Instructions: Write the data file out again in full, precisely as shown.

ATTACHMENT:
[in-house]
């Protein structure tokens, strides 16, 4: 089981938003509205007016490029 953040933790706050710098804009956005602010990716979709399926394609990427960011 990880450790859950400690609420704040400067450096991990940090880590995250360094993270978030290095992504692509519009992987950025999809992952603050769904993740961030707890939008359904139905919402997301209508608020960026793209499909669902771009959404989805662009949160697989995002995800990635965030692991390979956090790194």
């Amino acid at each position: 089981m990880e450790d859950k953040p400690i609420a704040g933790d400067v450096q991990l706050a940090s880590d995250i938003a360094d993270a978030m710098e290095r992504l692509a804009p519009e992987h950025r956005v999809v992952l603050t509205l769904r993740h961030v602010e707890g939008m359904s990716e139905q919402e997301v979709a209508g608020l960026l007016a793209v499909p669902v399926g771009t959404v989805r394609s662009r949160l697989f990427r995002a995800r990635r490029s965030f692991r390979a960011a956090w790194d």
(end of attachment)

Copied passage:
[in-house]
């Protein structure tokens, strides 16, 4: 089981938003509205007016490029 953040933790706050710098804009956005602010990716979709399926394609990427960011 990880450790859950400690609420704040400067450096991990940090880590995250360094993270978030290095992504692509519009992987950025999809992952603050769904993740961030707890939008359904139905919402997301209508608020960026793209499909669902771009959404989805662009949160697989995002995800990635965030692991390979956090790194």
């Amino acid at each position: 089981m990880e450790d859950k953040p400690i609420a704040g933790d400067v450096q991990l706050a940090s880590d995250i938003a360094d993270a978030m710098e290095r992504l692509a804009p519009e992987h950025r956005v999809v992952l603050t509205l769904r993740h961030v602010e707890g939008m359904s990716e139905q919402e997301v979709a209508g608020l960026l007016a793209v499909p669902v399926g771009t959404v989805r394609s662009r949160l697989f990427r995002a995800r990635r490029s965030f692991r390979a960011a956090w790194d």